There does not appear to be a clear-cut favorite for the Washington Redskins’ head coaching job. But as Cincinnati Bengals offensive coordinator Jay Gruden begins his round of head coaching interviews with several NFL teams, some people connected to the league-wide hiring process say they would regard the Redskins hiring Gruden as a move that would be a particularly good fit because of his connections to several members of the organization.
“There are some ties there,” one of those people said Tuesday morning, speaking on the condition of anonymity because he was not authorized to discuss the Redskins’ candidates or Gruden’s job prospects publicly. “It would make a lot of sense.”
Another person said late Monday he would not be surprised to see the Redskins make a push to hire Gruden when he meets with team officials, even with other candidates slated to be interviewed. But Gruden, that person added, has leverage because of the interest he is drawing from other teams with head coaching vacancies and it is not clear if he would be receptive to striking a quick deal even if the Redskins pursue that.
Gruden was expected to meet Tuesday with the Tennessee Titans. It was not yet clear when his interview with the Redskins would come. He also has drawn interest from the Minnesota Vikings and Detroit Lions.
Gruden has worked in the past with Redskins General Manager Bruce Allen, defensive coordinator Jim Haslett, secondary coach Raheem Morris and tight ends coach Sean McVay. Gruden was an assistant coach for the Tampa Bay Buccaneers while his brother, Jon, was the team’s head coach and Allen was the club’s general manager. Morris and McVay also were Buccaneers assistants during that time. Jay Gruden worked with Haslett and McVay in the United Football League.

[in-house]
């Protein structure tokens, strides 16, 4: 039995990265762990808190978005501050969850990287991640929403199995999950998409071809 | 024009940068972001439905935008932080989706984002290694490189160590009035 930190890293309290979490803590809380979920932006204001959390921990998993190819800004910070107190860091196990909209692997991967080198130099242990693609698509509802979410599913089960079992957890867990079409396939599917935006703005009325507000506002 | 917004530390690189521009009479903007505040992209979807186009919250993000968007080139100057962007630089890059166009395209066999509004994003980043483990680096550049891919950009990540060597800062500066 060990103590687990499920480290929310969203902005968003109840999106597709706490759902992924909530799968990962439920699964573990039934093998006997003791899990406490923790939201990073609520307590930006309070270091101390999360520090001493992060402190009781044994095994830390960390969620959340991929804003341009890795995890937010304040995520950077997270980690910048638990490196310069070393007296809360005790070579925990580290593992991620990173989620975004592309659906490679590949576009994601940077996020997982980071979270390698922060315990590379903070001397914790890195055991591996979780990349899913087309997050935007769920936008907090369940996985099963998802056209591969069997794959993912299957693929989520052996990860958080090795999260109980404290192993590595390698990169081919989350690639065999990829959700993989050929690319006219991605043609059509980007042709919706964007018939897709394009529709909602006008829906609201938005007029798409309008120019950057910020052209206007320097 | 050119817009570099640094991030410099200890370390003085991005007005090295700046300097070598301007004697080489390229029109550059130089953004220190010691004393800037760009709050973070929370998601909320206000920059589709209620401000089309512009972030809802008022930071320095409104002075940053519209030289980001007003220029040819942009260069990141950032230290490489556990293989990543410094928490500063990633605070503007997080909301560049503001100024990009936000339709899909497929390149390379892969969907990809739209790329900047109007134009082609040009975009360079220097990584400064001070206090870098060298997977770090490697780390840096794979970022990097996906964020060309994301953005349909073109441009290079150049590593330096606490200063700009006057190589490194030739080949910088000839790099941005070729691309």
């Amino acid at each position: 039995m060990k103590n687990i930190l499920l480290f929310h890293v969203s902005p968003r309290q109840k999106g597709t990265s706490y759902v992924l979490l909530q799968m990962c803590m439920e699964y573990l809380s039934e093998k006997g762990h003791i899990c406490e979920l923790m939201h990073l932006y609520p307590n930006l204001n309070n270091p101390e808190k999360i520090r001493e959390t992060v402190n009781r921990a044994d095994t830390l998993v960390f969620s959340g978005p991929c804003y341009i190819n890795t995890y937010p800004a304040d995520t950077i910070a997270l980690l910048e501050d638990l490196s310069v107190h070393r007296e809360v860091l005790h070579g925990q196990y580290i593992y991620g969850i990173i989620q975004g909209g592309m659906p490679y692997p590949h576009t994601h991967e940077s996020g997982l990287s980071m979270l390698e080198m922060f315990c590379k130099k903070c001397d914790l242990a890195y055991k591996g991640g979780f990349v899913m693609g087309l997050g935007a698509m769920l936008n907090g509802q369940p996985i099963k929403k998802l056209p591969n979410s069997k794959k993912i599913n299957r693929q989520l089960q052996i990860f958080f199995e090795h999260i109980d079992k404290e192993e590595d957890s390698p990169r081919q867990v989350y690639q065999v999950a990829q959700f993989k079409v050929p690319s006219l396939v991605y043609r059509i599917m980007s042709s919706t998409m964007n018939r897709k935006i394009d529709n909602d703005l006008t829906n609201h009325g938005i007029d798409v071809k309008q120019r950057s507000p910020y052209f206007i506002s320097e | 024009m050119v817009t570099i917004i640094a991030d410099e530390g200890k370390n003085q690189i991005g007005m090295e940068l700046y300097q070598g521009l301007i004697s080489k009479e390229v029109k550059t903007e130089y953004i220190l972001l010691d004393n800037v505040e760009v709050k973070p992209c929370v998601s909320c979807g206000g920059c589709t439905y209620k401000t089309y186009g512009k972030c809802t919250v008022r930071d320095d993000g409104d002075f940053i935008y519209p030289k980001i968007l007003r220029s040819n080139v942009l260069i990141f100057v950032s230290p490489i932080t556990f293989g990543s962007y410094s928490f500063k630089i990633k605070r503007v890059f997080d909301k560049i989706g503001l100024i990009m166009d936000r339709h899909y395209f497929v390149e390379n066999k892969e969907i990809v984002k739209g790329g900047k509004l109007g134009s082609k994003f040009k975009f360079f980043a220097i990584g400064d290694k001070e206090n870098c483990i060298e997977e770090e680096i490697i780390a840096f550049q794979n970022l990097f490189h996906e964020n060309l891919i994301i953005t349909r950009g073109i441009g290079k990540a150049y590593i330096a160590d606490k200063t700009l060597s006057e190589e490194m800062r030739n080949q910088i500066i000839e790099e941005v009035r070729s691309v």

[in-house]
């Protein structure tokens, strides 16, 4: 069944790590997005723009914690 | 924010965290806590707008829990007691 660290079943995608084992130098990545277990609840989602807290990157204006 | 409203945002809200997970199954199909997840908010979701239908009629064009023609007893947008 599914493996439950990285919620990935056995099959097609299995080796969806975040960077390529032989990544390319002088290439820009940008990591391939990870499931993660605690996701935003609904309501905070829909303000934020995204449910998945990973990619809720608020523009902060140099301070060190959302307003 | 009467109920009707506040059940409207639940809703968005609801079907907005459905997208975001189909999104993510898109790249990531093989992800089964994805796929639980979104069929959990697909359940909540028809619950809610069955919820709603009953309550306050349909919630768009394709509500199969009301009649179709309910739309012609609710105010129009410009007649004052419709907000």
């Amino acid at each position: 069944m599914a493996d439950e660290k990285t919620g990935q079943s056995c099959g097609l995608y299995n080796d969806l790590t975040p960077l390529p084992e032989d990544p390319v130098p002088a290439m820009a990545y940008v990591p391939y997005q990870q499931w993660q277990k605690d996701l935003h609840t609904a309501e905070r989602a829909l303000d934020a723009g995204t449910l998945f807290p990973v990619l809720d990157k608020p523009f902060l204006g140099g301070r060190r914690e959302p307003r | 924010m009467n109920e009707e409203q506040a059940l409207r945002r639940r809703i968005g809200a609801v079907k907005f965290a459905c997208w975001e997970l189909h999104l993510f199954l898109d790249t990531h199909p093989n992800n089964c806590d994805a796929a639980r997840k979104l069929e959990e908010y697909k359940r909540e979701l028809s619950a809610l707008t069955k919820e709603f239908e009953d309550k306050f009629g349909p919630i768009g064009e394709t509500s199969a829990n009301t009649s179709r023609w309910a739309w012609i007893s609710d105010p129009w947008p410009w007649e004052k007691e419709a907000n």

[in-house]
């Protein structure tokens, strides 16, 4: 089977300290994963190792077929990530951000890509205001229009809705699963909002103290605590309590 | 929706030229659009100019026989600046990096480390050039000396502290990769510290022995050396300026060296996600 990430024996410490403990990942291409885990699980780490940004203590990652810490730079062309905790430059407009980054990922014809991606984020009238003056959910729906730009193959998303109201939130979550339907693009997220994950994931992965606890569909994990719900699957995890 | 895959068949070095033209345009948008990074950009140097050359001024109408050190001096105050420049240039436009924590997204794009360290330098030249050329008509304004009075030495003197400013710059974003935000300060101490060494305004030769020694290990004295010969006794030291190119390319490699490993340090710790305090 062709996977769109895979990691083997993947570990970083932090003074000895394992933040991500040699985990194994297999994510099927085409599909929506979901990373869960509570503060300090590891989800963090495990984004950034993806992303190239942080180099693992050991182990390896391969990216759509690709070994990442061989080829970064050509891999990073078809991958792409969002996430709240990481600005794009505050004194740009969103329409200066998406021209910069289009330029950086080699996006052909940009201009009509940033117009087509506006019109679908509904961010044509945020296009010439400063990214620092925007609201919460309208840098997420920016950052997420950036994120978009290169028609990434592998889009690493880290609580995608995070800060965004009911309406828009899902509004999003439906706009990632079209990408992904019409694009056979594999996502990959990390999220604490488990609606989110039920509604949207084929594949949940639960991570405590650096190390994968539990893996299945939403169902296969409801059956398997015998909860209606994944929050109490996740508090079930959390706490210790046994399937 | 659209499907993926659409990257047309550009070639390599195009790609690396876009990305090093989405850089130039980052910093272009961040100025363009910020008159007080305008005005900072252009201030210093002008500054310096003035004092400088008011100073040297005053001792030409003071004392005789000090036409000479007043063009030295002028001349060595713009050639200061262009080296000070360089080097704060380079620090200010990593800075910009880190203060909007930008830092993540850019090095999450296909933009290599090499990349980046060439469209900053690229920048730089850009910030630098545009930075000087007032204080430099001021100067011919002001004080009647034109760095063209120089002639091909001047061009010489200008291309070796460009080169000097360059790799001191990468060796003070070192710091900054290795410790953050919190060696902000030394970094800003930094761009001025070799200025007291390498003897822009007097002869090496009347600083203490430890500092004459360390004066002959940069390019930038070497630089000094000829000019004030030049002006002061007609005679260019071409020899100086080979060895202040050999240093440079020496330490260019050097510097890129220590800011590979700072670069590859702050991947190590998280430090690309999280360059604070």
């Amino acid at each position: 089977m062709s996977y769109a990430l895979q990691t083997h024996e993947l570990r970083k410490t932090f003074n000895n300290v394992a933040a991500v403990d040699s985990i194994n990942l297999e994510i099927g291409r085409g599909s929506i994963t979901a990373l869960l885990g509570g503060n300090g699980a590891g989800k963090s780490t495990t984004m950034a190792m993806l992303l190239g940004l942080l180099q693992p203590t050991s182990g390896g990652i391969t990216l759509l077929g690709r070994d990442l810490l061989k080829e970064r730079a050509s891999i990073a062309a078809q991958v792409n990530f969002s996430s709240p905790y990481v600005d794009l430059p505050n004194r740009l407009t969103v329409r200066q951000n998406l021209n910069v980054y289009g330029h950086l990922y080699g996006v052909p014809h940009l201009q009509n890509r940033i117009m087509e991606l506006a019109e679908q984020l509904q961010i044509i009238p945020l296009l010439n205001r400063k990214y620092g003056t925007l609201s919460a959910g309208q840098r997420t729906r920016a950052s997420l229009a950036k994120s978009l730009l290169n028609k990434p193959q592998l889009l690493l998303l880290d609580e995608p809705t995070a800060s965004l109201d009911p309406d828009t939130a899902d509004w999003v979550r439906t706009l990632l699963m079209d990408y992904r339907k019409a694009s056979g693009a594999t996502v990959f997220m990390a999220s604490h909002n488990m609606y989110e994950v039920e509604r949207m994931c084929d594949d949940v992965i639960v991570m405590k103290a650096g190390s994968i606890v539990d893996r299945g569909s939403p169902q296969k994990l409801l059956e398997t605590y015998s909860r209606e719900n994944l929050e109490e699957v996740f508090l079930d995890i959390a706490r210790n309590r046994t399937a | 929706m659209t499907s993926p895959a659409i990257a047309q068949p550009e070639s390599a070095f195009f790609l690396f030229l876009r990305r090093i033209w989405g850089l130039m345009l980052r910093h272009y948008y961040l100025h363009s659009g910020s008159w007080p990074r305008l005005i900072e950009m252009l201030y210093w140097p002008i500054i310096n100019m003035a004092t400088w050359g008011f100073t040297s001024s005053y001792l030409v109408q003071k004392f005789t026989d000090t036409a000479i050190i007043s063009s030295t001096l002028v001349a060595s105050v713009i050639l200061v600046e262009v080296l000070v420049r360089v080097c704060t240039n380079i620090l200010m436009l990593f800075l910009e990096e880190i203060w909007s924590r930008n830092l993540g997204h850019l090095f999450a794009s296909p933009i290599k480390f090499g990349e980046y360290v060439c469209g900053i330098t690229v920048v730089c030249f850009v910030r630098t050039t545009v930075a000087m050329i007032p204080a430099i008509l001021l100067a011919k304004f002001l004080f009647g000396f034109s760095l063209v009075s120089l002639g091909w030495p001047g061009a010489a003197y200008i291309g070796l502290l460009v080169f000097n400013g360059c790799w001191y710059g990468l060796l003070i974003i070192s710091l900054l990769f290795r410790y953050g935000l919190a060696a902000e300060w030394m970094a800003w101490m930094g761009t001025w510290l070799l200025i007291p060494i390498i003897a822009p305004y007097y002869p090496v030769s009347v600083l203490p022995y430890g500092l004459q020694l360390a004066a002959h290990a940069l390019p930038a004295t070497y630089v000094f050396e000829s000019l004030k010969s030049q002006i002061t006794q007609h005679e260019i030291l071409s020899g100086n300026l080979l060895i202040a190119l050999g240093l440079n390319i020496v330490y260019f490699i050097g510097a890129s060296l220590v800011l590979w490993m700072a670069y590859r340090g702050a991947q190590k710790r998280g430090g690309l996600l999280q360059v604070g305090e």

Haslett, Morris and McVay were among the assistant coaches not immediately fired by the Redskins last week when the team fired head coach Mike Shanahan and much of the staff, including offensive coordinator Kyle Shanahan and special teams coach Keith Burns. Allen said at the time that the Redskins’ next coach would determine the status of those assistants who were not immediately fired.
The Redskins have sought permission to interview Gruden, fellow offensive coordinators Greg Roman of San Francisco and Ken Whisenhunt of San Diego, and defensive coordinators Mike Zimmer of the Bengals and Vic Fangio of the 49ers. They also are expected to interview Vanderbilt Coach James Franklin, according to two people with knowledge of the deliberations.
Zimmer is expected to interview with the Redskins, according to one source, but the interview had not been scheduled as of late Monday. It is not known what Whisenhunt, a one-time Redskins player and the former head coach of the Arizona Cardinals, will do. He is regarded by many within the sport as the front-runner for the Lions’ job and he has other teams in pursuit as well.
Whisenhunt, Roman and Fangio are on teams that remain in the playoffs. Under NFL rules, they can be interviewed this week but are not eligible to be hired until their teams are eliminated from the postseason. This week’s interviews would have to be conducted in the cities in which the assistant coaches work, and the assistant’s current teams have input as to when the interviews occur.
Franklin, a former offensive coordinator at the University of Maryland, potentially could interview with the Redskins around midweek, according to one person with knowledge of the situation.
The Redskins’ known interviews so far have been with offensive coordinators Jim Caldwell of Baltimore and Darrell Bevell of Seattle, defensive coordinators Sean McDermott of Carolina and Perry Fewell of the New York Giants, and Dallas special teams coordinator Rich Bisaccia.
Bisaccia, like Gruden, worked with Allen, Morris and McVay with the Buccaneers.
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